Hey, Where Is Your Contact Info?

Many people in the pen community, and in society in general, like to make a direct connection with each other. They want to personally get to know others with their interests. And this is especially true if they are considering sending off their valuable and sentimental pens!

Some time ago, we made the choice to remove our personal contact information from this site. In connection with this, we made arrangements with two excellent pen shops to act as our agents in accepting repairs. It has come to my attention that this choice is confusing to some people, so I thought it might be good to clarify our decisions. There are two main factors at play: one personal, and one which is strictly business.

Business Is Business

First, down to business. Time is money, and none of us have much time. Like the majority of pen repairers, I have to do things other than pen repair in order to pay my bills. I have another full-time job, and several disabled dependents. When interacting with repair clients, time slips away quickly. If I write emails to each customer, or meet them in person to pick up or drop off repairs, it can easily add an hour or two on to a repair which is billed as a half-hour job.

I then have to make a choice: do I triple, or quadruple, my fees to make up for that time spent with a client? Or do I simply consider that time part of doing business, which is essentially taking a 75% pay cut? This is, obviously, a difficult choice. However, there is another, personal, factor in play.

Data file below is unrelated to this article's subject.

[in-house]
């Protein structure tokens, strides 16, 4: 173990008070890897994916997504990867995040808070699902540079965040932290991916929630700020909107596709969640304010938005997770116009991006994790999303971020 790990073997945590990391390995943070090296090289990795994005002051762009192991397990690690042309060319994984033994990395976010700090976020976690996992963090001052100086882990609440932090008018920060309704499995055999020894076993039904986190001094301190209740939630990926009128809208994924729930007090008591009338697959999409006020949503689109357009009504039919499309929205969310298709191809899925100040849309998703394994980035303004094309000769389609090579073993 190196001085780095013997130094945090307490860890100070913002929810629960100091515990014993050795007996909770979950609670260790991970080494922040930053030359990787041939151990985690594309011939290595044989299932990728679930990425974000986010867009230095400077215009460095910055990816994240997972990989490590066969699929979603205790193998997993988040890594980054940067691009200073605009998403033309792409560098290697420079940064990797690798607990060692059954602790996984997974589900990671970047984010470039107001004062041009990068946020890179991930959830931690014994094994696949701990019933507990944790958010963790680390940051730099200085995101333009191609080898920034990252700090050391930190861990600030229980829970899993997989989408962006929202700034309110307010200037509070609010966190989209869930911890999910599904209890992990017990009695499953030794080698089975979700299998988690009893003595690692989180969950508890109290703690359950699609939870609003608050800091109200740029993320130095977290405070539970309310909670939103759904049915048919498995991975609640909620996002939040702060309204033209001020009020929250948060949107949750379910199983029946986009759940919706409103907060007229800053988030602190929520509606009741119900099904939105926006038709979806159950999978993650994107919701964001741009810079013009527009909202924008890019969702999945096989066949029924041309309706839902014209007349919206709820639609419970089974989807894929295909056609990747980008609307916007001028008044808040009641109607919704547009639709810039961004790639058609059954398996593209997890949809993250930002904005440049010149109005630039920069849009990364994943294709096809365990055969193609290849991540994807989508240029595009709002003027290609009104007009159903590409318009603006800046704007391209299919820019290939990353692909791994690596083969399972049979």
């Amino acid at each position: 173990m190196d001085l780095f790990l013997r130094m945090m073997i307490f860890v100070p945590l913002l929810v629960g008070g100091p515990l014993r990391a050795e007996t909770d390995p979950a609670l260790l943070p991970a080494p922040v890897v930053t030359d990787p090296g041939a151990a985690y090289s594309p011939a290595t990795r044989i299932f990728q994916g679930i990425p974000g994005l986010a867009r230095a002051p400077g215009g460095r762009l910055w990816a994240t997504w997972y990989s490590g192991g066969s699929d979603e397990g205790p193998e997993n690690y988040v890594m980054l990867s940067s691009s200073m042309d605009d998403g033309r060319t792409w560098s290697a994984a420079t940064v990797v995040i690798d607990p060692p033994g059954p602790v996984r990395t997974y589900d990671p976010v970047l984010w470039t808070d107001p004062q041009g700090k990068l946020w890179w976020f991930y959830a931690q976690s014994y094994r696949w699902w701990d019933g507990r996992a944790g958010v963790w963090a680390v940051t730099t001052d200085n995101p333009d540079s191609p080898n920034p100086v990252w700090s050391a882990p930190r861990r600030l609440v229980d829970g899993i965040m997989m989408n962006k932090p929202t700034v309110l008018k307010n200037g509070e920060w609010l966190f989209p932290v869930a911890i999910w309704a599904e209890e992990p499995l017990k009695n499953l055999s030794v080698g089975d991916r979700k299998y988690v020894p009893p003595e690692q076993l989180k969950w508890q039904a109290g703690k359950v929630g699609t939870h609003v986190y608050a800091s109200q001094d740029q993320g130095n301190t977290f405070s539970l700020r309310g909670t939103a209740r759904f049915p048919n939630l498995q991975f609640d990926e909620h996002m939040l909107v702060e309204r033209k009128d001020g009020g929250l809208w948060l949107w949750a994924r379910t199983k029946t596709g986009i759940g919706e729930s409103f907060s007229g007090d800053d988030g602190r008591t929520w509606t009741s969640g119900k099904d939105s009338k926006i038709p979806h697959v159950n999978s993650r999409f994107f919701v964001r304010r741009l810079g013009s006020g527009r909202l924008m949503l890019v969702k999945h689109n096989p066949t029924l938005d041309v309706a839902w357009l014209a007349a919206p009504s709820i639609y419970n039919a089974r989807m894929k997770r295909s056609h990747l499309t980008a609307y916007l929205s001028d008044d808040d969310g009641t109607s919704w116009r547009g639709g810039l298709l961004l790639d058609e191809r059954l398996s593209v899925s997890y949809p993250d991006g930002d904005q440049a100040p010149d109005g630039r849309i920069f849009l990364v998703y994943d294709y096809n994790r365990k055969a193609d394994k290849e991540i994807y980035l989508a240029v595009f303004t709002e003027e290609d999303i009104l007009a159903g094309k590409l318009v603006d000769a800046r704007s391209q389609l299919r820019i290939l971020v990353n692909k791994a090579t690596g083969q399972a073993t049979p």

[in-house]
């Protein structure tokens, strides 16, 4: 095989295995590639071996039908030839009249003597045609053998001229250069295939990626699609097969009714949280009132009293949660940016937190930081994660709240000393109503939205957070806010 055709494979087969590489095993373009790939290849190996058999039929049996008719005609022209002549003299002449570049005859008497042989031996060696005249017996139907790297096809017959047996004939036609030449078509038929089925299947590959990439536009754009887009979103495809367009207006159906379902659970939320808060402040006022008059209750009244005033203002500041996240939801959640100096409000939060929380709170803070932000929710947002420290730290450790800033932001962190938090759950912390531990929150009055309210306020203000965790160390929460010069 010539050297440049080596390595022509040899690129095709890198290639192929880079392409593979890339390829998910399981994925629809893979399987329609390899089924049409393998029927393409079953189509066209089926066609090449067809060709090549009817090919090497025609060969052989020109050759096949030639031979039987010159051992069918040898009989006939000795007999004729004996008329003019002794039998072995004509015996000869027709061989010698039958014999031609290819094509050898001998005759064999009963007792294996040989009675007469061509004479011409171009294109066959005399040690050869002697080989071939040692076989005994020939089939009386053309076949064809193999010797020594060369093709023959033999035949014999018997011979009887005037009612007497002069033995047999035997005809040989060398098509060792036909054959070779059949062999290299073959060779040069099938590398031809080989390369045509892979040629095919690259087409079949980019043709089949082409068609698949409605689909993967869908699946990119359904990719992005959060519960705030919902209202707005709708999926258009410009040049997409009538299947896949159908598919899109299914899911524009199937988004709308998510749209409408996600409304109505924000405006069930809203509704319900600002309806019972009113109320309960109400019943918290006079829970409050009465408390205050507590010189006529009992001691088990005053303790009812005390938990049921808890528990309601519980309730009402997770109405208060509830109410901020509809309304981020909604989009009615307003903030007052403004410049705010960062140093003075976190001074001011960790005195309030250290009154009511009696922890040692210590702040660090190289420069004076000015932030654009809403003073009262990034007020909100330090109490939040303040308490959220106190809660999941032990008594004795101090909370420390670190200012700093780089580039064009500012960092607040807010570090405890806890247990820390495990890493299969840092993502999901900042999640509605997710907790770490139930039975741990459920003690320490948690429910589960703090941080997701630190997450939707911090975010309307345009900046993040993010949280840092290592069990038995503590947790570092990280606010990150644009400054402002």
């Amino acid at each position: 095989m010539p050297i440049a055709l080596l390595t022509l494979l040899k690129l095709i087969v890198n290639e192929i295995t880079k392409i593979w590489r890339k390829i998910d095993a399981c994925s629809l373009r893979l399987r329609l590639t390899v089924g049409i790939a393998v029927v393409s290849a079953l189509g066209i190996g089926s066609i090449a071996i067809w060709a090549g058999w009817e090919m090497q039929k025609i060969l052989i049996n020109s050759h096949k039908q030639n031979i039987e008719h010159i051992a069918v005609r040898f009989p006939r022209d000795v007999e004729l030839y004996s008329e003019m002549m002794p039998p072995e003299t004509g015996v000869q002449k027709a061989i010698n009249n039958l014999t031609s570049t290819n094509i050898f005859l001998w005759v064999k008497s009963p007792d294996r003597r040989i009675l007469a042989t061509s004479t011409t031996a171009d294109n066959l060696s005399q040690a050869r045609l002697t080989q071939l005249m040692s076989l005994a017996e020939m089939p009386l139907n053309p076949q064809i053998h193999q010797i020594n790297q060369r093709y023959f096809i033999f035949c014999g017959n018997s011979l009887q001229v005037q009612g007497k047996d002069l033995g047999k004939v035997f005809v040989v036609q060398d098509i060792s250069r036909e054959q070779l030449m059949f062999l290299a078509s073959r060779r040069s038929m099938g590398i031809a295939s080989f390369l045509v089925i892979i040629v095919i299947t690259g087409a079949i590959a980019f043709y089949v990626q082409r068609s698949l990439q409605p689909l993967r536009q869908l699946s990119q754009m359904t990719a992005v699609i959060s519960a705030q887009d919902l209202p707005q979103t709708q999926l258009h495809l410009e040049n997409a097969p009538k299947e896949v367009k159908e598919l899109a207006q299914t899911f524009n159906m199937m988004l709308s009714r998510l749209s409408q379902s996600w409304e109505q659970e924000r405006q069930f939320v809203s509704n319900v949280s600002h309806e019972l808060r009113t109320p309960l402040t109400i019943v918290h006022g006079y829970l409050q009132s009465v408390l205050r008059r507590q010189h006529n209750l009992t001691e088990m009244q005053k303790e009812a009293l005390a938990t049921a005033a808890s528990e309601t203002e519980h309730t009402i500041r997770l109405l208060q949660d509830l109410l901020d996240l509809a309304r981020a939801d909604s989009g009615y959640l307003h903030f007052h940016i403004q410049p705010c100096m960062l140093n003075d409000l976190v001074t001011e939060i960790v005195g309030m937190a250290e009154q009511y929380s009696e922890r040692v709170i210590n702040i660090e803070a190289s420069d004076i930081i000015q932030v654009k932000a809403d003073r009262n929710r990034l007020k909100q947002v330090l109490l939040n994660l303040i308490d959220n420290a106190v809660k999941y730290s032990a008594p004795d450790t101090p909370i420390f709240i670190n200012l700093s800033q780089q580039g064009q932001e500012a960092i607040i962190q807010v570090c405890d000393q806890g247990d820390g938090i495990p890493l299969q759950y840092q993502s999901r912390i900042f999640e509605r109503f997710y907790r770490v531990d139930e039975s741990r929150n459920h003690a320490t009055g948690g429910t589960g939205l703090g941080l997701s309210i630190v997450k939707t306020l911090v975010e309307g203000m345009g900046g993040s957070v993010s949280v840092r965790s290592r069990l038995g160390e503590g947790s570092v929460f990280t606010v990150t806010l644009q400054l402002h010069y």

Disability Is Business, Too

I am autistic: I have what used to be called Asperger’s Syndrome. I can’t simply chat with people like so many can. It is like living in a foreign language you barely know; everything has to be translated and figured out as you go, and you feel exhausted afterwards. Usually you say the wrong thing, and people get upset. This includes not only face-to-face conversations, but also email, phone calls, and things like Facebook and forums.

And so, if I publish my email, answer my phone, hang around online forums, and meet with folks in person, I will not be able to save pens. I won’t have enough time, and I won’t have enough energy. There are lots of people who love to chat, and be friends, and enthuse about pens. But there are very few who can look at a pen and know immediately how it is put together, how to take it apart, and why it is not doing what it should; how to make the part it needs; the structure of the components, and what stresses they can withstand.

I have made the choice to spend time doing what I do well: pen repair. I rely on Peter Laywine and Russell Hemsworth, and their amazing teams, to do the talking for me. Unlike me, they are excellent communicators. Our arrangements are not perfect, because we are all people. But it means your questions get answered, and I get to spend my time saving pens. Your pens.

There may come a time when my life’s balances will change, and that might enable me to open up some forms of direct contact. But for now, thanks for your support and understanding.

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